Want to know how to find great deals on accommodations and travel by air, boat, car, etc.? Want tips for living large on a small budget? Want the secrets to staying a step ahead of the tourist hordes and to avoiding paying tourist prices? Ready to make your next trip not just truly memorable, but truly money-saving? Here, just in time for the summer travel season, are some tips from Marta Shen, CFP®.
BEFORE YOU GO:
- Research and plan well in advance. Plan trips at least several months in advance to allow plenty of time for research. This helps if you are going to use [frequent flyer] miles or [credit card] points for the trip. For ideas and guidance read travel books extensively (like Frommer’s, Rick Steves’ and DK Eyewitness Travel guides) as well as online reviews on websites.
- Draw up a travel budget. Once you have a good idea of your itinerary, figure out how much you want to spend and establish a line-item budget of expenses that includes transport, accommodation, meals, sightseeing, etc. “Travel expenses are one thing people tend to underestimate,” said Shen. “This way you have it all in front of you, so you can plan accordingly.”
- Have an open mind — and an open calendar. Traveling during off-peak times of the year (out of summer for beach destinations), the week (air travel mid-week) and the day (red-eye flights) often brings the best deals. Look into a potentially much less expensive “open-jaw ticket,” which allows you to fly into one city and out of another.
- Pick a points or miles plan wisely — and use it. Choose a plan that’s less restrictive with how and when you use miles/points (such as one that doesn’t revoke points), that aligns best with your spending/usage habits (those with which you’re likeliest to accrue points/miles and that have relationships with your preferred travel providers), and that’s flexible.
- Use consolidators for finding deals on travel and accommodations… Consolidators that handle multiple providers tend to offer the best deals.
- …but don’t forget to consider airlines and other providers that aren’t available through consolidators. Sometimes the best deals come by going directly to the source.
- Be your own tour guide. Putting together your own itineraries will give you more freedom, efficiency and cost savings compared to joining organized tours.
ONCE YOU’RE THERE:
- Use public transport. The local bus/metro system isn’t just the least expensive way to get around a city, it provides visitors with the best taste of the local community. Look for multi-day passes for maximum savings.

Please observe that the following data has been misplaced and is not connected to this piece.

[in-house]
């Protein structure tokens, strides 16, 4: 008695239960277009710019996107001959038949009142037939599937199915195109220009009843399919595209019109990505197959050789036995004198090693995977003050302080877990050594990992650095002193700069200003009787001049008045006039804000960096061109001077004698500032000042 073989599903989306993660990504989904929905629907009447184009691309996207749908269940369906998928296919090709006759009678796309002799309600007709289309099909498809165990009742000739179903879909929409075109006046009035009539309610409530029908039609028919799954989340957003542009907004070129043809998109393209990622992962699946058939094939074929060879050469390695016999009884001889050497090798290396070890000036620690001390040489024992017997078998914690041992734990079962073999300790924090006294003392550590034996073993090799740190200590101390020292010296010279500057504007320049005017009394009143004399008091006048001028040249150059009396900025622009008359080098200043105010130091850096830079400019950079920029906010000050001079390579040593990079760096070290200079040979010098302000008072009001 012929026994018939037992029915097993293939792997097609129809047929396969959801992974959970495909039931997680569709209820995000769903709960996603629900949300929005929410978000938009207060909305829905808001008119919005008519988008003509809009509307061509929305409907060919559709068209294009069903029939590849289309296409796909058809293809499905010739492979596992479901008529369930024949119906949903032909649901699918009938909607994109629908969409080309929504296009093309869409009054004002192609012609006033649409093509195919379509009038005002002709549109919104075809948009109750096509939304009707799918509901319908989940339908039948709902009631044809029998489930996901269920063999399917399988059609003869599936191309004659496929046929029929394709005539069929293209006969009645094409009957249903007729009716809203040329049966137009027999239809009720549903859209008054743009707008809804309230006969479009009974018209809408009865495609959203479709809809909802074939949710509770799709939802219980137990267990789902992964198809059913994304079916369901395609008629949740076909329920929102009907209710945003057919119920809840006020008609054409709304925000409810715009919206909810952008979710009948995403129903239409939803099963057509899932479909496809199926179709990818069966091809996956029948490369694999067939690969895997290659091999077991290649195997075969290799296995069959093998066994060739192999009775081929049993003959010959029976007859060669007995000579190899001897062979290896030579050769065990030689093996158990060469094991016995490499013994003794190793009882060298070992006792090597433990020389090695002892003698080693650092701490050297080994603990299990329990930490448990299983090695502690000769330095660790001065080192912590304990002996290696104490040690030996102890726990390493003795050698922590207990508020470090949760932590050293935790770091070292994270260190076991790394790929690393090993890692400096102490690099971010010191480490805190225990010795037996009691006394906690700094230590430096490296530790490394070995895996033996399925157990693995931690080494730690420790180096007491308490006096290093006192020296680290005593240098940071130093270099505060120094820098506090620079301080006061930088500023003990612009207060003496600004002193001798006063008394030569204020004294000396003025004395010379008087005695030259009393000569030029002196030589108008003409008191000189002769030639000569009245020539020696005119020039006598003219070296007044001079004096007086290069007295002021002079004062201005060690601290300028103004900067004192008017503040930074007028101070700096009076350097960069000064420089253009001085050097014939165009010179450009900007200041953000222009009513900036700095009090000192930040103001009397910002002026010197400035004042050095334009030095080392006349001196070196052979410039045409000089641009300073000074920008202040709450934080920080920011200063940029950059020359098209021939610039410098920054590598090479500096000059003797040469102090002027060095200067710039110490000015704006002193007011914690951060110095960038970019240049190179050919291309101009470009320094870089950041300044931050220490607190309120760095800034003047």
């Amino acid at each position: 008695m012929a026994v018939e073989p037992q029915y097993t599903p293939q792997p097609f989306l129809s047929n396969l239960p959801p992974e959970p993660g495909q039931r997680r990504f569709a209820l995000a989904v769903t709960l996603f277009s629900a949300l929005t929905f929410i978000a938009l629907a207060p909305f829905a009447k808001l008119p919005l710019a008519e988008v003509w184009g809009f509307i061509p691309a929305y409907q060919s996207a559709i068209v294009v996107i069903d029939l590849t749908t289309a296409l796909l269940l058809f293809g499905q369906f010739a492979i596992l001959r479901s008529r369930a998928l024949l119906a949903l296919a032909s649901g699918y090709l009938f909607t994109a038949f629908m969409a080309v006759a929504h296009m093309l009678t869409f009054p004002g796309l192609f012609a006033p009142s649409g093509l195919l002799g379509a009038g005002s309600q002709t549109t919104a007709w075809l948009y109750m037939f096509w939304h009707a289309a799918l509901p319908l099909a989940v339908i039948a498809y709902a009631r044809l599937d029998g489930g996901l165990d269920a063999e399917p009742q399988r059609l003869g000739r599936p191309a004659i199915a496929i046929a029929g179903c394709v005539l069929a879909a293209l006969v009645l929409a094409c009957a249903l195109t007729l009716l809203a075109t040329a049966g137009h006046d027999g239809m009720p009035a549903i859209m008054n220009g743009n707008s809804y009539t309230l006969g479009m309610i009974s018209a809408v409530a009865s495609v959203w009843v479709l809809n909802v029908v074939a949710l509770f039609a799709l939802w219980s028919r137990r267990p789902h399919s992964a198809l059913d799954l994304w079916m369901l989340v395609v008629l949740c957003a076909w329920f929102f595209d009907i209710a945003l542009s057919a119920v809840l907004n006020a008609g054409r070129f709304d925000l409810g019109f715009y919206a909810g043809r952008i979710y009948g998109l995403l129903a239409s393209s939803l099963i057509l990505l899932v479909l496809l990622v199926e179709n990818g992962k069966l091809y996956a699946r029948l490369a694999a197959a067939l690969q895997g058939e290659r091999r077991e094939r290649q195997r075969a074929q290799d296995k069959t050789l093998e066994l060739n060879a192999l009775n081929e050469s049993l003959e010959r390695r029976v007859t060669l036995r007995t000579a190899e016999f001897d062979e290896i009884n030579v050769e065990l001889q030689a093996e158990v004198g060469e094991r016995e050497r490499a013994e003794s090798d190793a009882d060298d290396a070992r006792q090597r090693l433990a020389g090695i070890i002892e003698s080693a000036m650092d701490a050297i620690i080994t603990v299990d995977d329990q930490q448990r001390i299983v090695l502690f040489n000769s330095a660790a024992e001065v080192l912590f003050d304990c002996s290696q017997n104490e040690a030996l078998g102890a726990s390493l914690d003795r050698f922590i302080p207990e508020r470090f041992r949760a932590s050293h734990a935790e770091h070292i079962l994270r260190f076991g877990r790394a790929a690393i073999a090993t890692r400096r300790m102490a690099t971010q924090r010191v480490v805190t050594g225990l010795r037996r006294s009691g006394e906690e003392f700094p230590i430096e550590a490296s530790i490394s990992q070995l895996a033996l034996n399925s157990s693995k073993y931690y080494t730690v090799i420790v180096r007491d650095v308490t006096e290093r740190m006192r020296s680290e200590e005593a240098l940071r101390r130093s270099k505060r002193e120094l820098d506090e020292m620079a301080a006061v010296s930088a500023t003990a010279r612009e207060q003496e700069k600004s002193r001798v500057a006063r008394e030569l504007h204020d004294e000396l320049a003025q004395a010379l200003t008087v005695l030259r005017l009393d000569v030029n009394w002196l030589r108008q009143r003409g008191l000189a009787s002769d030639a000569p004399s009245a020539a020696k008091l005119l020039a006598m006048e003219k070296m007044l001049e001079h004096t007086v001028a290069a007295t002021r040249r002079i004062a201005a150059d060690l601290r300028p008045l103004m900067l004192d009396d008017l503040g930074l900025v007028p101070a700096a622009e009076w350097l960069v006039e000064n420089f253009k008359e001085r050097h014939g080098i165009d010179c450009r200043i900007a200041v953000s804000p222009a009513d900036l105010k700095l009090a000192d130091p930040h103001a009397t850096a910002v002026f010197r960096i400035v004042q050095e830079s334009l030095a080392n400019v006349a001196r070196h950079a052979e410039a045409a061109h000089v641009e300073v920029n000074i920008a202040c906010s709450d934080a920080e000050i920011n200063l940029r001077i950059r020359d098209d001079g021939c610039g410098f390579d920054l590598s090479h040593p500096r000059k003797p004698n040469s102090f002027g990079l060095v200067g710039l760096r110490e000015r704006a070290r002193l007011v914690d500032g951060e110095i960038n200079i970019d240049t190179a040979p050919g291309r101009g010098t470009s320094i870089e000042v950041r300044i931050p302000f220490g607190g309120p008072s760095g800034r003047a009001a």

- Travel on foot. It’s a great way to get to know a place, its neighborhoods and its people, while saving money and getting some exercise.
- Your new motto: If it’s free, it’s me. Taking advantage of free hotel shuttles, free WiFi access, free hotel breakfasts, free museum days and the like can provide substantial savings.
- Leave the tourist track behind. Meals, goods and services tend to cost less in places that don’t cater to tourists.
- Ask locals for advice. They’re not only good for directions if you’re lost, they often know where to find the best deals, the best meals, the best services and the best stuff.
- Eat creatively — try places off the beaten tourist path, try street food vendors and if your accommodations have kitchen capabilities, eat in every so often.
- Limit senseless souvenir buying. If it’s made in China, why buy it as a keepsake unless you’re visiting China?
AND DON’T FORGET:
- Dig for discounts. Either in advance or once you arrive at your destination, learn about local discounts at places you intend to visit and services you intend to use, from discounted public transit passes to cut-rate museum admission packages to discounts for families, children and seniors. Check city/municipal, country/regional rail offices and tourist information websites during initial research and follow up once you arrive.
- Party of four or more? Consider renting a vehicle. Car rental can be cheaper than taking the train if your group has four or more. Compare the costs before booking your accommodations.
This column is provided by the Financial Planning Association® (FPA®), the leadership and advocacy organization connecting those who provide, support and benefit from professional financial planning.
Photo Credit: CubaGallery (Flickr)